CORKER: I think there are people around him that work in an effort to contain him. That would be [Defense] Secretary [Jim] Mattis and [Secretary of State Rex] Tillerson and General [John] Kelly, there — his chief of staff. I do think . . .GUTHRIE: Well that almost accepts the premise of the question — if he needs to be contained?CORKER: I do think when you have the kind of issue we have in North Korea, where we have a very unstable leader there, when you send out tweets into the region to raise tensions, when you kneecap — which is what he's done, publicly — when you kneecap your secretary of state, whose diplomacy you have to depend upon to really bring China to the table to do the things that need to be done — back-channeling in some cases to North Korea — when you kneecap that effort, you really move our country into a binary choice which could lead to a world war. So yes, I want him to support diplomatic efforts — not embarrass and really malign efforts that are underway to try to get some kind of diplomatic solution here. And I think most people would agree with that.
Appearing separately on ABC's “Good Morning America,” Corker more bluntly urged Trump to just stay out of it.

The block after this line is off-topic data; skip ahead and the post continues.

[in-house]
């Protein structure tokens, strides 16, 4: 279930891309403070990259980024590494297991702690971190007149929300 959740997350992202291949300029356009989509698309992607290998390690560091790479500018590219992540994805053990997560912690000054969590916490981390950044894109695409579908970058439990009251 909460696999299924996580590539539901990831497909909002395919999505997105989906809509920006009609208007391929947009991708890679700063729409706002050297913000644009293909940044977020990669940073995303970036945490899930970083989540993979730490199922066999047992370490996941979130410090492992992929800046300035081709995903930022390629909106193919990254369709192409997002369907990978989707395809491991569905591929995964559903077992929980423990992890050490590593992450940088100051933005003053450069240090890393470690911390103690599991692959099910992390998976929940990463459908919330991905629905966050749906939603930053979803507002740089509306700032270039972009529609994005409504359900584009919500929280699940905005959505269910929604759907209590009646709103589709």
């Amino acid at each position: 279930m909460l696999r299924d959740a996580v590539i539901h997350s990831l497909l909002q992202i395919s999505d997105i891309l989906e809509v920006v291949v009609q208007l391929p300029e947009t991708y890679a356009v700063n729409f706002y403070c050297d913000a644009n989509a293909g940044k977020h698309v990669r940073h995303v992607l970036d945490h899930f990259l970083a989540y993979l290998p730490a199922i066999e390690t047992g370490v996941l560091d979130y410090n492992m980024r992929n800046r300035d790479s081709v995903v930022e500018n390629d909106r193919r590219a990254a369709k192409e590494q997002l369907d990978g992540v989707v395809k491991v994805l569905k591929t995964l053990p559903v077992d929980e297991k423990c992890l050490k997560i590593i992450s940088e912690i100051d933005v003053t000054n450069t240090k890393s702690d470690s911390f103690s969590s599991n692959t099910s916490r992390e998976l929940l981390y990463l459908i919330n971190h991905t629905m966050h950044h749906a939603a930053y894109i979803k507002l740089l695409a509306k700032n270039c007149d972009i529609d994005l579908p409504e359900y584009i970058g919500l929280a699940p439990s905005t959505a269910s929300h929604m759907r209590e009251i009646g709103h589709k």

“You're taking us on a path to combat,” he said, adding: “I would just like for him to leave it to the professionals for a while and see if we can do something that's constructive for our country, that region and the world.”
Asked if he was telling Trump to butt out, Corker agreed.
GEORGE STEPHANOPOULOS: Your message to the president: Just leave well enough alone?CORKER: I would recommend that, based on recent history and just interactions.
Corker then made a similar plea on tax reform: “Hopefully the White House will step aside and let that occur in a normal process. I know recently the White House in a couple cases has been taking things off the table.”
While criticisms of Trump from Republicans have proliferated in recent days, Corker's is different. His is a much more substantive and practical critique. He's basically urging the president to neuter himself and stay behind the scenes, letting senators and his top officials work through the important issues of the day. He's suggesting things would basically work better if the president didn't involve himself at all. That's a remarkable lack of faith in the chief executive.
And Trump doesn't appreciate this critique, judging by tweets he fired off shortly after Corker's interviews.
Corker wouldn't say directly that Trump is a threat to national security, but the idea that the president is an obstacle to a peaceful resolution — and, on a legislative level, to getting tax reform done — is clear from his remarks.
One thing Corker did say it was okay for Trump to do was visit Congress during tax negotiations. But in giving the go-ahead, he suggested it was more of a “photo op.”
“I do look at these things as more of a photo op,” Corker said. “They're not really about substance, but more power to him.”
Or, as Corker would seem to prefer, less power to him.